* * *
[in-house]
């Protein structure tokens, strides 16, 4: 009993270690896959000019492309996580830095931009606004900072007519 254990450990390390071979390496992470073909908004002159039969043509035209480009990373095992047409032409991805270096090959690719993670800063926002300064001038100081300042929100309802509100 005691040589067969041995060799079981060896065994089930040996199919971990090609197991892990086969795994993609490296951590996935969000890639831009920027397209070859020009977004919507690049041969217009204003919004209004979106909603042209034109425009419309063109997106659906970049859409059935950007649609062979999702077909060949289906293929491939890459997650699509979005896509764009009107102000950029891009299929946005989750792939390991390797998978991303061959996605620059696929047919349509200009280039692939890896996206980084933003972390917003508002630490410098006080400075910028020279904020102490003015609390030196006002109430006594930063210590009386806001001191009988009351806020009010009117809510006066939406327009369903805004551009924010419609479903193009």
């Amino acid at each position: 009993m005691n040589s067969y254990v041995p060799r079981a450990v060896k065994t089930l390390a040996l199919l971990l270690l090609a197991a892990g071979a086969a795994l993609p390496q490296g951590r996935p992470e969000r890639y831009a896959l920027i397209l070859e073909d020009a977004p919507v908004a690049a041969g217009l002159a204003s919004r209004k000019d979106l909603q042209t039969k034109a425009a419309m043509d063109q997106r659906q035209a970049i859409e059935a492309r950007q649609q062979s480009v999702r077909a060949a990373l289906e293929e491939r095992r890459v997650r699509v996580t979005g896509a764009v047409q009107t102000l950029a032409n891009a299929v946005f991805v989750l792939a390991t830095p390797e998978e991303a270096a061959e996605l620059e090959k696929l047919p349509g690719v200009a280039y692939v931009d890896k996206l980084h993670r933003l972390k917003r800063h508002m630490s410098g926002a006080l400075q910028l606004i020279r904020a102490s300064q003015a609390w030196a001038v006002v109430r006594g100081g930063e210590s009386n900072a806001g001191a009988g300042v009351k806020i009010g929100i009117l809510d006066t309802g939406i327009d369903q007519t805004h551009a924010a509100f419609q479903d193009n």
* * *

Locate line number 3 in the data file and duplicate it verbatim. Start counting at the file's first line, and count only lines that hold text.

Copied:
């Amino acid at each position: 009993m005691n040589s067969y254990v041995p060799r079981a450990v060896k065994t089930l390390a040996l199919l971990l270690l090609a197991a892990g071979a086969a795994l993609p390496q490296g951590r996935p992470e969000r890639y831009a896959l920027i397209l070859e073909d020009a977004p919507v908004a690049a041969g217009l002159a204003s919004r209004k000019d979106l909603q042209t039969k034109a425009a419309m043509d063109q997106r659906q035209a970049i859409e059935a492309r950007q649609q062979s480009v999702r077909a060949a990373l289906e293929e491939r095992r890459v997650r699509v996580t979005g896509a764009v047409q009107t102000l950029a032409n891009a299929v946005f991805v989750l792939a390991t830095p390797e998978e991303a270096a061959e996605l620059e090959k696929l047919p349509g690719v200009a280039y692939v931009d890896k996206l980084h993670r933003l972390k917003r800063h508002m630490s410098g926002a006080l400075q910028l606004i020279r904020a102490s300064q003015a609390w030196a001038v006002v109430r006594g100081g930063e210590s009386n900072a806001g001191a009988g300042v009351k806020i009010g929100i009117l809510d006066t309802g939406i327009d369903q007519t805004h551009a924010a509100f419609q479903d193009n």